True Parent Struggles: Bedtime Battles (Episode 95)
Bedtime struggles in your home? Unfortunately, it's not like you can "fix" it once and your children will sleep like saints forevermore. So how do you navigate when schedules constantly change and your child's sleep changes as well? We hash it out in this week's episode on the Mama Says Namaste Podcast.
Children are constantly growing and changing, and their sleep schedules do as well, so how do you keep your sanity when you just want them to go to bed?
Prepare in advance - don't just drop a bombshell on them. Prep them for what is coming up. Just like we discussed in the transitions episode, give them a heads up.
Be up front about what you expect and what's going on. Share the schedule before bedtime so they know what will happen.
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oftentimes bedtime becomes a battle because expectations - and agendas - collide.
Nope, not a real baby, but that sweet little jellyfish and beanie hat are the first in a line of adorable baby gifts Clara is making for her new baby cousins!
With four babies to visit, she's been hard at work on little creations, and this set was just delivered to the first baby in our tour, sweet little Wells!
I'm posting in advance, as we're headed to the beach tomorrow to see him in person!
Exceptions will happen
Life events will change things. Late night parties, movies, company over...there will be times when the normal bedtime routine won't happen. When you are working on bedtime, sticking with a routine is super helpful. Once you've established that system and laid out ground rules and clear expectations, however, there will be times this doesn't happen.
It's super important to let your kids know in advance if their routine isn't going to be the same. So when you know you'll be coming home late and that bedtime routine of book-reading and back-scratching isn't going to happen, make sure they know it and you can discuss another time to make it happen, or assure them that the next night you'll be able to.
Create a bedtime routine WITH your children
Don't just lay down the law with no voice from the kids. Add them into the conversation! Go back to expectations and agendas - what does your kid imagine bedtime should look like? What do they really want at bedtime? What do you want? Discuss it to see how you can find a compromise that works for everyone. They are way more likely to be on board if they feel heard in the process.
Are you looking at the time, or the feeling?
Kids aren't typically obsessed with the time - they simply know how they feel. And if they feel a ton of energy and are wide awake, they aren't really going to be able to force themselves to sleep any more than we do.
So although we may be looking at a clock, we have to recognize that, for them, they are oftentimes more in tune with their perspective on bedtime and that feeling of "missing out" on the fun, and trying to justify to them that it's 10pm and they have to is the wrong way to go about it. Hop on the bandwagon with them and share how you are feeling and what your body needs, as another insight into how they make a bigger impact in the world than just doing whatever they want.
Want to explore more around these concepts? Check out these additional pages:
Prepare for the Rebuttal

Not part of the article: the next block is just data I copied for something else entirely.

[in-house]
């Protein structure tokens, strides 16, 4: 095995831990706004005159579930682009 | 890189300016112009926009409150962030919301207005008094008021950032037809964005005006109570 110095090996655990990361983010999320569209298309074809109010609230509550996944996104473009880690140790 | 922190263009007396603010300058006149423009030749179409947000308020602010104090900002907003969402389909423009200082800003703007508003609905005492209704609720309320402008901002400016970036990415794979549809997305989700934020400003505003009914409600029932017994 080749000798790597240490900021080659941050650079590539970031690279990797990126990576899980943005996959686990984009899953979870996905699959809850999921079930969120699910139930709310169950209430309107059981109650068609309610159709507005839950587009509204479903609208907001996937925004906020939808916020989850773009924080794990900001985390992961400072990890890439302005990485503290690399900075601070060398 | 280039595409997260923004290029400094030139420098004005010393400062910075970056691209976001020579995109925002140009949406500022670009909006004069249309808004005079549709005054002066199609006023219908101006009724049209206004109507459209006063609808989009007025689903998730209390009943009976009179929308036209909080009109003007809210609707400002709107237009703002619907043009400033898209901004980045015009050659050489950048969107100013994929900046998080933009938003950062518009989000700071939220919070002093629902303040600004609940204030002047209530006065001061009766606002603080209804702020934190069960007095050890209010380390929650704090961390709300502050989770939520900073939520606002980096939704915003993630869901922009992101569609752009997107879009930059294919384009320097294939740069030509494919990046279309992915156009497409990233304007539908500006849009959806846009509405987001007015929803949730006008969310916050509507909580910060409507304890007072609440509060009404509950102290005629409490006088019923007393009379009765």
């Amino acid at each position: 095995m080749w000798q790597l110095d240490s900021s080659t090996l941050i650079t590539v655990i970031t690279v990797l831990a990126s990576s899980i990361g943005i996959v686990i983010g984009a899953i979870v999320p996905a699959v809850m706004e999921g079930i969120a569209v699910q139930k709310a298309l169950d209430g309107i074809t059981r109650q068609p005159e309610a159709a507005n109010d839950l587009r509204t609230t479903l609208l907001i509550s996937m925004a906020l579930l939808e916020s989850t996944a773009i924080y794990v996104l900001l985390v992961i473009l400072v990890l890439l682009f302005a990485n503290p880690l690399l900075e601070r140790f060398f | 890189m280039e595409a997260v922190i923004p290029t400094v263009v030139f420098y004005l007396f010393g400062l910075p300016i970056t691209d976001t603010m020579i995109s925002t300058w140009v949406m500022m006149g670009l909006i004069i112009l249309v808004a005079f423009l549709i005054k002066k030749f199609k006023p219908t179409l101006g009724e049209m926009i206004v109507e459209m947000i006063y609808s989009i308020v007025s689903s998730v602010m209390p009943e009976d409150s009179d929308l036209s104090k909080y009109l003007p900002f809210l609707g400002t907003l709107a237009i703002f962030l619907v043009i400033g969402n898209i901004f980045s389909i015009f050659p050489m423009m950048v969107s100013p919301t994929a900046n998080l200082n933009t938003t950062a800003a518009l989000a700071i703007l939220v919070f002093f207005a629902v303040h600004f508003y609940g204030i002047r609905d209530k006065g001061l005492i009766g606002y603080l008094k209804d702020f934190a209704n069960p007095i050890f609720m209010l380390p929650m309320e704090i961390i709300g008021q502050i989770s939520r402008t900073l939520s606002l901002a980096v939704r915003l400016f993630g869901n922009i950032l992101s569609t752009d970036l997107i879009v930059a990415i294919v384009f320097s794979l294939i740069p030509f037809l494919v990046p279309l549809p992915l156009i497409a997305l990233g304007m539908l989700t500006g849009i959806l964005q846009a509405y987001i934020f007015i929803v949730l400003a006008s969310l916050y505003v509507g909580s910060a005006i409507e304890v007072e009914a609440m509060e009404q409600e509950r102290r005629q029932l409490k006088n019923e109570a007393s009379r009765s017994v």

Think through what your child typically requests at bedtime. Do they need a drink of water? Have an itchy spot? Sore back? Do they need to go to the bathroom, or are they scared of the dark?
What can they incorporate into their own routine, like getting that drink of water, going to the bathroom, or warming up the heating pad before they get into bed.
Have your child do a "full body analysis" before bedtime. Give them time to lay down before you come in to say goodnight to do a body assessment and make sure everything feels okay.
Prep this in advance, so that when you say goodnight, it's final, and there is no excuse to get back up again. Sometimes kids don't know what they want - they can't articulate it. Explore different ways and see what works - help them identify that desire feeling and how to get what they need.
How Hyped Up Are You?
Also, pay attention to what has been built up right before bed. Going straight from a party or right after a movie may be too difficult of a transition. You may need to couch in some time to defrag and talk to help their minds settle.
Instead of "you have to go to sleep," say, "it's time to rest your body."
Maybe they need time to process - journaling, meditation, reading a book - these may all help in the evening. Or, doing a 2-minute "talkie time" can mean the world to your child and create a pretty awesome bond between the two of you. Have an ongoing story you create together to foster their imagination and storytelling.
Your Weekly Challenge:
Lay out a routine with your children. Figure out what works. Talk with them and let them have a voice in it.
Have fun and be flexible to find what works. And then, get consistent with it. If you are struggling with this in your household, go through my "Take Back The Night" series and stick with it for a full month.
We all have different needs and desires. Sometimes we need to have a strict routine. Sometimes we need to have a moment to connect with others. Sometimes, we need to feel in control. Knowing the personality styles of your children can help so much in your connection with them, especially when it comes to navigating things like bedtime.
The uniqueness in each of us strengthens all of us.
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